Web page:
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It is not stored in a file until written to .bash_history.
Maybe I'm showing my newbie-ness here, but I thought everything in a Linux/Unix system existed as a "file".
Whether it's a file or not, is there any way to directly watch for additions to the recent command history list?
The concept that "everything is a file" might be a bit too broad. In a way it's true: these values are stored in memory, and the entire system memory is accessible as a virtual file in /proc/mem. So I guess you could search through there.
I'm one of several admins on a system which constantly has multiple root login shells open. Occasionally, commands issued by different admins working on similar things will cause unexpected problems which we then have to troubleshoot. This job would be easier if we can see all of the commands that were issued, and the order in which they were issued. It would also be nice - though usually less critical - to be able to retain the command history from a shell that locked up, died, or lost it's connection to the host and wasn't able to add it's recent commands list to the permanent $HISTFILE.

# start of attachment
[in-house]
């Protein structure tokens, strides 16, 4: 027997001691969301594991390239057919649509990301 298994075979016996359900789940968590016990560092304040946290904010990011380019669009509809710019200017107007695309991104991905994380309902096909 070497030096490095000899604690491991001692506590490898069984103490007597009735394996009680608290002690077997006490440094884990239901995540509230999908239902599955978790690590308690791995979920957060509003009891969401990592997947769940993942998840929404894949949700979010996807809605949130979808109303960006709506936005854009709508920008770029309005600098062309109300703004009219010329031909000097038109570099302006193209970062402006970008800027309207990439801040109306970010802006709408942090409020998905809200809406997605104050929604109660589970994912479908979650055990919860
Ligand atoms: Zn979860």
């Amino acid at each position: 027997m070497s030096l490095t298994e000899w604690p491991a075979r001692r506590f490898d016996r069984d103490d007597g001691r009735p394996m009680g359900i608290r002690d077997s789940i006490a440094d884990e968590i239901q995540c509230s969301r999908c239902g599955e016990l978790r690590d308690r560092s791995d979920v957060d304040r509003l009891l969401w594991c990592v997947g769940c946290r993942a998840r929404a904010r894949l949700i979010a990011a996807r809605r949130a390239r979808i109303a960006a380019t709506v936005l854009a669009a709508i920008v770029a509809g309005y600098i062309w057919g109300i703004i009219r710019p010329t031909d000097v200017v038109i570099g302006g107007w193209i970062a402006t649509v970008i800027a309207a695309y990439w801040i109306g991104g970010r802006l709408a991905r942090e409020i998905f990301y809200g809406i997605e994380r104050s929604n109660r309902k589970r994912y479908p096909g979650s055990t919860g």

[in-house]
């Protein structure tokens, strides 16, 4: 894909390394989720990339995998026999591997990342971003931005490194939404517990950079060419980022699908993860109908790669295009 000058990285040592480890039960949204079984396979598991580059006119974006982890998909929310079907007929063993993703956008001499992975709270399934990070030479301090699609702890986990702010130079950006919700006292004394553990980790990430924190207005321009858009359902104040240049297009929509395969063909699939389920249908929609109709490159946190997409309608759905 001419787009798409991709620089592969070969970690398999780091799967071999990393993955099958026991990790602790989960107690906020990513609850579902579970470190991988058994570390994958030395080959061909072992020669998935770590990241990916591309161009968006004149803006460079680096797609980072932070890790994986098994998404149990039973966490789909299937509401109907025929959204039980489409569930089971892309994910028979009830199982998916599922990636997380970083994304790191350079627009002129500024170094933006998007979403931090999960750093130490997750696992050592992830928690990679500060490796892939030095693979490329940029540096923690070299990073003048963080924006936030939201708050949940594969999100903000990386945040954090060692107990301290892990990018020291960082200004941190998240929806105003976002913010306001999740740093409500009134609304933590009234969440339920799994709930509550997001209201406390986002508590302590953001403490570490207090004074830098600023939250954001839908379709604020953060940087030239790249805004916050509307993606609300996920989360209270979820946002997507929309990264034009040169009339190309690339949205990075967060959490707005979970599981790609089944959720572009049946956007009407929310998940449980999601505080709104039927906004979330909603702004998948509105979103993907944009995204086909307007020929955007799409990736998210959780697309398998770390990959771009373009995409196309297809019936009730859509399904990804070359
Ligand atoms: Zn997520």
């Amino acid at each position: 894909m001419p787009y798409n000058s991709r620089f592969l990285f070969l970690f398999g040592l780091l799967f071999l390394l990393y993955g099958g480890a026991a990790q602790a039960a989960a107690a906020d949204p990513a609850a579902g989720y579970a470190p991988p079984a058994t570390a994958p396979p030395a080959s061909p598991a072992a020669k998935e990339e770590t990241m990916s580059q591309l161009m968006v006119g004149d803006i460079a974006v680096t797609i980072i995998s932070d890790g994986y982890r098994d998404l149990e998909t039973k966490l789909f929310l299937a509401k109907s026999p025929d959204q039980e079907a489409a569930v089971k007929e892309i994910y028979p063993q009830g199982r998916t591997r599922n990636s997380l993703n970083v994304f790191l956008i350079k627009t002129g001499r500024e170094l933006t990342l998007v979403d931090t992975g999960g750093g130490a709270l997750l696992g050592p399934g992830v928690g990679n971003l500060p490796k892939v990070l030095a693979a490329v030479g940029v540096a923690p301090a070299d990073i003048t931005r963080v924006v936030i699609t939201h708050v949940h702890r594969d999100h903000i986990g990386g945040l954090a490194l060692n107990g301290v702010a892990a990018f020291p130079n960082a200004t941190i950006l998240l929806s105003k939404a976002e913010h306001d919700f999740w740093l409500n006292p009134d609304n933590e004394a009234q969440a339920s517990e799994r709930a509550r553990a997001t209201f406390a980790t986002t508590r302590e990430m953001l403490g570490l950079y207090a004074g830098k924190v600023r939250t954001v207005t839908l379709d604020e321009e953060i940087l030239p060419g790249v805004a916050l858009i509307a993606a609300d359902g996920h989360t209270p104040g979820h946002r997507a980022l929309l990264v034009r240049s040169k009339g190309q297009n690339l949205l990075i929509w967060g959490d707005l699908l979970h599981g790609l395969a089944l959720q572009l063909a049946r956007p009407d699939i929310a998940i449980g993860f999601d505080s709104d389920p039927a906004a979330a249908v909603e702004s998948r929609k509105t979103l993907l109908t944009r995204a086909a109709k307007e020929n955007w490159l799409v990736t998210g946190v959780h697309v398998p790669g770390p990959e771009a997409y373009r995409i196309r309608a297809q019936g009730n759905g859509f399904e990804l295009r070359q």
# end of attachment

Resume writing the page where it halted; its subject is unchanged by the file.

I want to create a command history file that logs commands in from each currently open session "on the fly", so that they appear in the order in which they were issued without having to close out all of the sessions first. The only way I've thought of to do this is to set up a function (something like a 'tail -f') that watches for new additions to each shell's temporary command history and drops them all into a shared file.
(We already have the history file being populated with date/time stamps, courtesy of a suggestion from rjwilmsi on another thread.)
Long ago, I often used lastcomm on SunOS to tabulate command use. On some distributions, this appears to be part of package acct. On one BSD system that I use, however, the accounting is either disabled or normal users cannot use the file:
% lastcomm | less
lastcomm: could not open /var/account/acct: Permission denied
I don't know whether the commands issued are added in real-time.
Still, it might be useful to look into ... cheers, makyo